South Side School students will be able to take their curriculum outdoors with the addition of a vegetable garden, built by the Bristol Public Works Department.
Public works analyst Lindsey Rivers explained that each year, the city gets a grant of $20,000 from Covanta. This year, she wanted to use the funds to plant gardens at every elementary school, and then begin planting gardens at all of the middle and high schools as well.
“I think it’s really important to do hands on activities,” said Mayor Ellen Zoppo-Sassu. “I love the fact that there’s interaction between departments, and all the partnerships….”
Rivers explained that the garden will be growing vegetables such as peas, garlic, pumpkins, lettuce, and tomatoes. South Side principal, David Huber, said this will act as an extension to the curriculum.
“We have a couple of our grades that are focusing on planting and learning about planting. So they’ve been doing some planting in their classes starting from pre-k all the way up to grade five,” said Huber. “The kids who started their planting as part of their curriculum, it will now be part of our garden so that we can reap the benefits of their vegetables all summer.”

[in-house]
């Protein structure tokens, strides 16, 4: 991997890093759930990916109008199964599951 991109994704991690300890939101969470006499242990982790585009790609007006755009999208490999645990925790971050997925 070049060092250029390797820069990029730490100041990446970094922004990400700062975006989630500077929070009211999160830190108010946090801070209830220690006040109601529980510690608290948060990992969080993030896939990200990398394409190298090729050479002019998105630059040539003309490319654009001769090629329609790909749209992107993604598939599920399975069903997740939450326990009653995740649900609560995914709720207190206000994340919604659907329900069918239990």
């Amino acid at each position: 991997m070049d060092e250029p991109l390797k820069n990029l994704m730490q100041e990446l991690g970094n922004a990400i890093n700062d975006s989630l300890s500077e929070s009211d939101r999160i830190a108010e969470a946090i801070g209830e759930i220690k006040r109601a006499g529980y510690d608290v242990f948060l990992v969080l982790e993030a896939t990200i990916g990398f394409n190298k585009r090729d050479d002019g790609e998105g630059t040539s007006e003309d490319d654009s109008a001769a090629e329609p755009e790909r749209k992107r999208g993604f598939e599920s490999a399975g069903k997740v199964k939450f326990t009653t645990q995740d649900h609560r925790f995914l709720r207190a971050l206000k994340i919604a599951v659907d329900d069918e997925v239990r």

Matt Cocuzzi, who teaches fourth and fifth grade at South Side, said that his class began an experiment prior to April vacation. The class wanted to know whether soil was necessary for growing plants successfully. About half of his students planted with soil, and the other half planted into baggies.
Antonio, 9, one of Cocuzzi’s students, had planted his green bean plant in a soilless baggy. He said he thought it was so cool that his school had a garden because “you need food to survive and live, and growing food is happy for your life.”
To comment on this story or to contact staff writer Taylor Murchison-Gallagher, email her at TMurchison@BristolObserver.com.